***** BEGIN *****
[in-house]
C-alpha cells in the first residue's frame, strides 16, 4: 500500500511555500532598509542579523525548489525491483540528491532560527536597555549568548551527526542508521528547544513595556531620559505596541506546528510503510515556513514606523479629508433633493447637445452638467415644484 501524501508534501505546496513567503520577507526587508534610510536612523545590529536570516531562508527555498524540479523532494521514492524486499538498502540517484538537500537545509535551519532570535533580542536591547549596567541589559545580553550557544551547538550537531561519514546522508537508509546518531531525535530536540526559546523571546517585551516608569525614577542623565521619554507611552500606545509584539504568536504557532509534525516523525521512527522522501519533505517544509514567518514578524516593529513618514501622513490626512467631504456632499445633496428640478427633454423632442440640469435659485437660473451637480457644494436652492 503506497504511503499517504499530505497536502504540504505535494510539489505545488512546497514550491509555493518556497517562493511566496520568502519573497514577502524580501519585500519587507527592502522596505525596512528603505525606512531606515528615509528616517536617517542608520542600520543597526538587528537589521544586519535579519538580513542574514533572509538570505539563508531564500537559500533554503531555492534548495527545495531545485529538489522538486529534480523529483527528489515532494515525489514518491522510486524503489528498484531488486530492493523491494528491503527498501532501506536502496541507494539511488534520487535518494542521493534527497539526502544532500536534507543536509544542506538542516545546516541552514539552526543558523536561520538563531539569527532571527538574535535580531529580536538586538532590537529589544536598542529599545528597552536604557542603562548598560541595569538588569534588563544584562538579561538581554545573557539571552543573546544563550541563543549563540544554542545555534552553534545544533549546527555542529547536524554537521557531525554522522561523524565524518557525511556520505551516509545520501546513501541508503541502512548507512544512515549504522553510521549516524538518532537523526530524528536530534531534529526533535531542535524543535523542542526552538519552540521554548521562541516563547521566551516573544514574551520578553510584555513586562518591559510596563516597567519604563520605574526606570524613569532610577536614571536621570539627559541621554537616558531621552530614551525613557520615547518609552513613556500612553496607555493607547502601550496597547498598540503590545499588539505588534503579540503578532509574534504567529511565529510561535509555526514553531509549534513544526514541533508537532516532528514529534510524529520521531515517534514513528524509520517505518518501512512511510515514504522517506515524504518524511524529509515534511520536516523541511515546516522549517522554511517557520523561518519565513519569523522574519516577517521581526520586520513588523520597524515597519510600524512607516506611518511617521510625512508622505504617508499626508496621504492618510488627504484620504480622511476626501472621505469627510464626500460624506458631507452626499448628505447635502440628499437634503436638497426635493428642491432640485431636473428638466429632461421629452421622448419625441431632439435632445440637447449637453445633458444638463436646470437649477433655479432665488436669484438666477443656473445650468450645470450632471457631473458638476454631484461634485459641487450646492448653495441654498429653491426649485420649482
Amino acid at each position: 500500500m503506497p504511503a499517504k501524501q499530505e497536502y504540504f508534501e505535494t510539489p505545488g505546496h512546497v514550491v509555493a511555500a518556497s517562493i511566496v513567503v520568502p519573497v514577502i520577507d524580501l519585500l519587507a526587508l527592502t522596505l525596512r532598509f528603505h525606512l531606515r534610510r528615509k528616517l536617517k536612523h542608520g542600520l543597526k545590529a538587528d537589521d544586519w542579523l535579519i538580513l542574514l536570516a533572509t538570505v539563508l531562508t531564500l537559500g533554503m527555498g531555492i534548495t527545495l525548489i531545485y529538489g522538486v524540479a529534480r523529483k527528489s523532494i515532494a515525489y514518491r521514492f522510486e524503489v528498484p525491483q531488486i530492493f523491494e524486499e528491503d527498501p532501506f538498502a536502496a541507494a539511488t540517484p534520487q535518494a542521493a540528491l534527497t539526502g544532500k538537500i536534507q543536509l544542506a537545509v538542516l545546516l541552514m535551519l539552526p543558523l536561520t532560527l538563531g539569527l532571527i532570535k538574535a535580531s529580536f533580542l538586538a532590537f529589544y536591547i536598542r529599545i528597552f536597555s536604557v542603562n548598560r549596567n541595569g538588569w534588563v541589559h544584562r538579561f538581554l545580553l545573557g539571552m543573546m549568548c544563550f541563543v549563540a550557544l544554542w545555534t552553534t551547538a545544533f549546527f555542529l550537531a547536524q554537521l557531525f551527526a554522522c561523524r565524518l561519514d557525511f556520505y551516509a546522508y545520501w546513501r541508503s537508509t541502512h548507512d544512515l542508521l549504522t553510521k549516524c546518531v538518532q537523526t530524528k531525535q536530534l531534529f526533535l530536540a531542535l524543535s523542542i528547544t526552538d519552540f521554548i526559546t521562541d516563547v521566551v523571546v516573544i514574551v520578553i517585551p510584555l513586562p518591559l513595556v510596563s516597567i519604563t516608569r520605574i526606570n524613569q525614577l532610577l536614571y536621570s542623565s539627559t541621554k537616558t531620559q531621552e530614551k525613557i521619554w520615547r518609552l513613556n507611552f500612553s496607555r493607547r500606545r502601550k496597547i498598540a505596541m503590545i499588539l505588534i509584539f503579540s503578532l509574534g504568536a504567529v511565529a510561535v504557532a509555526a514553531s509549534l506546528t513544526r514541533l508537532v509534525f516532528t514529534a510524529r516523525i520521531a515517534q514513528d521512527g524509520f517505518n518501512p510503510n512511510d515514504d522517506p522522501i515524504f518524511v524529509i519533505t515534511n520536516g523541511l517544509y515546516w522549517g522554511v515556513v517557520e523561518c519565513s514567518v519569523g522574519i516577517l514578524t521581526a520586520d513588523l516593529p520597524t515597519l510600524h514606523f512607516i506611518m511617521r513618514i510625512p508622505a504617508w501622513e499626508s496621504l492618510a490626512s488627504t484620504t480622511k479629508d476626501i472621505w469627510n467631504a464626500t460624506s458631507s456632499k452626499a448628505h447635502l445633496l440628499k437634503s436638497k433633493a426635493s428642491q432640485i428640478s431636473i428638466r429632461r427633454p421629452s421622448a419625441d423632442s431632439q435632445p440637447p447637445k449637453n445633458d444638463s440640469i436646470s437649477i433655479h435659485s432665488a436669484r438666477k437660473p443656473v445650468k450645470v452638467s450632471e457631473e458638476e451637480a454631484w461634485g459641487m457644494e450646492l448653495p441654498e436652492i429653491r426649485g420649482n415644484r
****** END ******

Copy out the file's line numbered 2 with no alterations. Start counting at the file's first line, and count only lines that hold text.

C-alpha cells in the first residue's frame, strides 16, 4: 500500500511555500532598509542579523525548489525491483540528491532560527536597555549568548551527526542508521528547544513595556531620559505596541506546528510503510515556513514606523479629508433633493447637445452638467415644484 501524501508534501505546496513567503520577507526587508534610510536612523545590529536570516531562508527555498524540479523532494521514492524486499538498502540517484538537500537545509535551519532570535533580542536591547549596567541589559545580553550557544551547538550537531561519514546522508537508509546518531531525535530536540526559546523571546517585551516608569525614577542623565521619554507611552500606545509584539504568536504557532509534525516523525521512527522522501519533505517544509514567518514578524516593529513618514501622513490626512467631504456632499445633496428640478427633454423632442440640469435659485437660473451637480457644494436652492 503506497504511503499517504499530505497536502504540504505535494510539489505545488512546497514550491509555493518556497517562493511566496520568502519573497514577502524580501519585500519587507527592502522596505525596512528603505525606512531606515528615509528616517536617517542608520542600520543597526538587528537589521544586519535579519538580513542574514533572509538570505539563508531564500537559500533554503531555492534548495527545495531545485529538489522538486529534480523529483527528489515532494515525489514518491522510486524503489528498484531488486530492493523491494528491503527498501532501506536502496541507494539511488534520487535518494542521493534527497539526502544532500536534507543536509544542506538542516545546516541552514539552526543558523536561520538563531539569527532571527538574535535580531529580536538586538532590537529589544536598542529599545528597552536604557542603562548598560541595569538588569534588563544584562538579561538581554545573557539571552543573546544563550541563543549563540544554542545555534552553534545544533549546527555542529547536524554537521557531525554522522561523524565524518557525511556520505551516509545520501546513501541508503541502512548507512544512515549504522553510521549516524538518532537523526530524528536530534531534529526533535531542535524543535523542542526552538519552540521554548521562541516563547521566551516573544514574551520578553510584555513586562518591559510596563516597567519604563520605574526606570524613569532610577536614571536621570539627559541621554537616558531621552530614551525613557520615547518609552513613556500612553496607555493607547502601550496597547498598540503590545499588539505588534503579540503578532509574534504567529511565529510561535509555526514553531509549534513544526514541533508537532516532528514529534510524529520521531515517534514513528524509520517505518518501512512511510515514504522517506515524504518524511524529509515534511520536516523541511515546516522549517522554511517557520523561518519565513519569523522574519516577517521581526520586520513588523520597524515597519510600524512607516506611518511617521510625512508622505504617508499626508496621504492618510488627504484620504480622511476626501472621505469627510464626500460624506458631507452626499448628505447635502440628499437634503436638497426635493428642491432640485431636473428638466429632461421629452421622448419625441431632439435632445440637447449637453445633458444638463436646470437649477433655479432665488436669484438666477443656473445650468450645470450632471457631473458638476454631484461634485459641487450646492448653495441654498429653491426649485420649482